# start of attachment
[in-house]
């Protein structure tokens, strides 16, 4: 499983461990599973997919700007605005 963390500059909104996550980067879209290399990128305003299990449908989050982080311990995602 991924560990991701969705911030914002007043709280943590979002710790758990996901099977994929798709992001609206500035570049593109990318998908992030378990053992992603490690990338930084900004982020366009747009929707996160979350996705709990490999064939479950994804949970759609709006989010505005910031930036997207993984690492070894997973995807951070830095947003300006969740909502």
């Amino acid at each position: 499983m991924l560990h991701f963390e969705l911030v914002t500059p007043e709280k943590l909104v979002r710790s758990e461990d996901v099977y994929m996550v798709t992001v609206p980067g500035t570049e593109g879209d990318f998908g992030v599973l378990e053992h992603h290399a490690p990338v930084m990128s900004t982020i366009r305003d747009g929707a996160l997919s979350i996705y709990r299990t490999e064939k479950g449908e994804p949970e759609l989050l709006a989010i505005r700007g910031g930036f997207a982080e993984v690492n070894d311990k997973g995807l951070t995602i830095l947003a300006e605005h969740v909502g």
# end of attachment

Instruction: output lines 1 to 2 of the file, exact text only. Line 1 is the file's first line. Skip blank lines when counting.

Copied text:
[in-house]
């Protein structure tokens, strides 16, 4: 499983461990599973997919700007605005 963390500059909104996550980067879209290399990128305003299990449908989050982080311990995602 991924560990991701969705911030914002007043709280943590979002710790758990996901099977994929798709992001609206500035570049593109990318998908992030378990053992992603490690990338930084900004982020366009747009929707996160979350996705709990490999064939479950994804949970759609709006989010505005910031930036997207993984690492070894997973995807951070830095947003300006969740909502």